I think you're being quite ambitious in trying to apply a new technique to a project that's under such tight deadlines that you can't take the time to study the technique in detail.
At a high level DDD is about decomposing your solution into layers and allocating responsibilities cleanly. If you attempt just to do that in your application you're likely to get some benefit. Later, when you have more time to study, you may discover that you didn't quite follow all the details of the DDD approach - I don't see that as a problem, you proabably already got some benefit of thoughtful structure even if you deviated from some of the DDD guidance.
To specifically answer your question in detail would just mean reiterating material that's already out there: Seems to me that this document nicely summarises the terms you're asking about.
They say about Services:
Some concepts from the domain aren’t
natural to model as objects. Forcing
the required domain functionality to
be the responsibility of an ENTITY or
VALUE either distorts the definition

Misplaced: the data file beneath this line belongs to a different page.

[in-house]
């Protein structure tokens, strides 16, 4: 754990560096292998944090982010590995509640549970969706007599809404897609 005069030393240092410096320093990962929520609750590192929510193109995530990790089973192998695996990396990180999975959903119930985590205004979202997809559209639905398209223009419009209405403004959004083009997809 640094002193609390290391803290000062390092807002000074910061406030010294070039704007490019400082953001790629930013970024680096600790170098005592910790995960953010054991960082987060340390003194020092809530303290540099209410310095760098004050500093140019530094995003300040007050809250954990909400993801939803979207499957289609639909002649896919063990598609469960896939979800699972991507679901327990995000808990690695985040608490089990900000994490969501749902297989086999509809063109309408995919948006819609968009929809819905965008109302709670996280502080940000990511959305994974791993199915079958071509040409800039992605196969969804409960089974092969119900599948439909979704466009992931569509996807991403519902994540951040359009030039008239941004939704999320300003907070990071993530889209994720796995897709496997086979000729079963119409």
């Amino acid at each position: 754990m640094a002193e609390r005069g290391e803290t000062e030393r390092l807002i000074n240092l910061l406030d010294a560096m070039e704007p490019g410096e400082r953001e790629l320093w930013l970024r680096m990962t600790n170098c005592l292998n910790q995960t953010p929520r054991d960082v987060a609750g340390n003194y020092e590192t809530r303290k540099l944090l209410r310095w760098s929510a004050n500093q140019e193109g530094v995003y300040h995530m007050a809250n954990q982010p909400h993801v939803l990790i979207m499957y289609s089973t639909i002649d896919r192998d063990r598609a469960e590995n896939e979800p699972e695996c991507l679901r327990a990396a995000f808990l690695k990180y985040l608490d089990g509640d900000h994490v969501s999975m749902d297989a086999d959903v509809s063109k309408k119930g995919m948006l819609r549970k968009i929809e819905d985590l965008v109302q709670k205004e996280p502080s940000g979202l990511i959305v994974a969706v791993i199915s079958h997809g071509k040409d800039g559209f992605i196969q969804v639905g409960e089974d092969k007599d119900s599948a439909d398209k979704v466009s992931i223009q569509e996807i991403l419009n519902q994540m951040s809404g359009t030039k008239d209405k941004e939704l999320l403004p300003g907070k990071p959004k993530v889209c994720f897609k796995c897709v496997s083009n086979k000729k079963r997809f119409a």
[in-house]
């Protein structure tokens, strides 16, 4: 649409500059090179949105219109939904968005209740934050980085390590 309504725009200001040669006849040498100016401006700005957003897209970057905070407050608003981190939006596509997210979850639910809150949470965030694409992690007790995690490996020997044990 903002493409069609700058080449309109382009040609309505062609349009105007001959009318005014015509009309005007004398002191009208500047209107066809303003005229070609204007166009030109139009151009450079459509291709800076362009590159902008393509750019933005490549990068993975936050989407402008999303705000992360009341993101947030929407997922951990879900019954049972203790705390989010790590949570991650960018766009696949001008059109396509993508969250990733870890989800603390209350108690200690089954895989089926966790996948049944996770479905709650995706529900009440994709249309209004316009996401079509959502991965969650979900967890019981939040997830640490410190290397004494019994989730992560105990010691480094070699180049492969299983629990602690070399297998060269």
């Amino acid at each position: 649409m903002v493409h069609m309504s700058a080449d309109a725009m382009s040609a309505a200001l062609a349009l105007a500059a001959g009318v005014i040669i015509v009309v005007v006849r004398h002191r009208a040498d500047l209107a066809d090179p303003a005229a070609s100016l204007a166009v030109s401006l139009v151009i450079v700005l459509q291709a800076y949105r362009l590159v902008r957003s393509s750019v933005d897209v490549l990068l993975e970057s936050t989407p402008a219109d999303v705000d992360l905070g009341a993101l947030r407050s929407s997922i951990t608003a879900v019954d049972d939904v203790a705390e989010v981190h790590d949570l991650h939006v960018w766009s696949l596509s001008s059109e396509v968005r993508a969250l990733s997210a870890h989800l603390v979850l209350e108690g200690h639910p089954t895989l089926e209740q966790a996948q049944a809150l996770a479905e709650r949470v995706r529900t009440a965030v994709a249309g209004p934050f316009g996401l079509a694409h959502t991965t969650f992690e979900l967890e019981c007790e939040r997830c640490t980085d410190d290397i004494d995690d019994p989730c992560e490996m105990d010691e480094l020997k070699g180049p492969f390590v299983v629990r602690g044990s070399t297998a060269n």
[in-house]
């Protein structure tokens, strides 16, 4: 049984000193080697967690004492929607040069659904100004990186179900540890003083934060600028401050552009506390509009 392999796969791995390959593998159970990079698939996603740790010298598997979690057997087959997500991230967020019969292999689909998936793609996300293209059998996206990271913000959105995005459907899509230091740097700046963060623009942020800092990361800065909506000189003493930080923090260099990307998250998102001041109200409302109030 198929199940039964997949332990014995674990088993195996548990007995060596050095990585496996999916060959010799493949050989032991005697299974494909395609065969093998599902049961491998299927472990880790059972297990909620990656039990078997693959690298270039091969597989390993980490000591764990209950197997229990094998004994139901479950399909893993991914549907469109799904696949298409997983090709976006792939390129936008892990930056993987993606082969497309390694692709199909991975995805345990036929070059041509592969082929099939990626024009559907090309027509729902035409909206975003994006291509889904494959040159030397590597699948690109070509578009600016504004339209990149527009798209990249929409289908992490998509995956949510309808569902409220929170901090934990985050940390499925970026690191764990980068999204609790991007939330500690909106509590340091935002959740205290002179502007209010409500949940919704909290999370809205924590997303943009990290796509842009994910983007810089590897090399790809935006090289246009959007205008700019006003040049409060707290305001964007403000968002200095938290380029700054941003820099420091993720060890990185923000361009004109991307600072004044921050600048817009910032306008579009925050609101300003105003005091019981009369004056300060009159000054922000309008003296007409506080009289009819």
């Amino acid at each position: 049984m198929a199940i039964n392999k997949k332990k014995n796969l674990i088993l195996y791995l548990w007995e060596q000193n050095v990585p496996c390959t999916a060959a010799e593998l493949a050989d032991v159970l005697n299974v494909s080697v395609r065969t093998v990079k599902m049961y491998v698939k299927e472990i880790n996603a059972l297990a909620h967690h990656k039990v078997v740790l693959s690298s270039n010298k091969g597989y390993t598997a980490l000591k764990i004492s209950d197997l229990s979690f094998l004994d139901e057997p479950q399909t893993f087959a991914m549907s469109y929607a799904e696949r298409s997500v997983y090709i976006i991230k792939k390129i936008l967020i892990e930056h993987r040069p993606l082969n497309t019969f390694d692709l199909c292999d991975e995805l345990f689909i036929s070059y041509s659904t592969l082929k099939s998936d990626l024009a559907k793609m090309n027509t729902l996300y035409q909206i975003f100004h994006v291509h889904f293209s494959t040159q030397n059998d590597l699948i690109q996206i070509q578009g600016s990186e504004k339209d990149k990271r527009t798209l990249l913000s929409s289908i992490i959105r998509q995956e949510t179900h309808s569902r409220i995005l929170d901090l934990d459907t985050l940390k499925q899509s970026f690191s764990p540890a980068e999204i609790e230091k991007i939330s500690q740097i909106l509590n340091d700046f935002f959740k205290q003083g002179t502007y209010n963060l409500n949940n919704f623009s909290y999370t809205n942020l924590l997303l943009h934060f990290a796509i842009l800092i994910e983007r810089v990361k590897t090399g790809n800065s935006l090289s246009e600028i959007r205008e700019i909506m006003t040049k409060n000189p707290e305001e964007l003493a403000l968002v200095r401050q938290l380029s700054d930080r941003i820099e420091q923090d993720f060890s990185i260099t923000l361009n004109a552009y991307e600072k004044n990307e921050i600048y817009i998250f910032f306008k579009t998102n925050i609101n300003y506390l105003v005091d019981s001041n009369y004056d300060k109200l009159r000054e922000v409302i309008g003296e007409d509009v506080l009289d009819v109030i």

of a model-based object or adds
meaningless artificial objects.
Therefore: When a significant process
or transformation in the domain is not
a natural responsibility of an ENTITY
or VALUE OBJECT, add an operation to
the model as a standalone interface
declared as a SERVICE.
Now the thing about this kind of wisdom is that to apply it you need to be able to spot when you are "distorting the definition". And I suspect that only with experience (or guidance from someone who is experienced) do you gain the insight to spot such things.
You must expect to experiment with ideas, get it a bit wrong sometimes, then reflect on why your decisions hurt or work. Your goal should not be to do DDD for its own sake, but to produce good software. When you find it cumbersome to implement something, or difficult to maintain something think about why this is, then examine what you did in the light of DDD advice. At that point you may say "Oh, if I had made that a Service, the Model would be so nmuch cleaner", or whatever.
You may find it helpful to read an example.: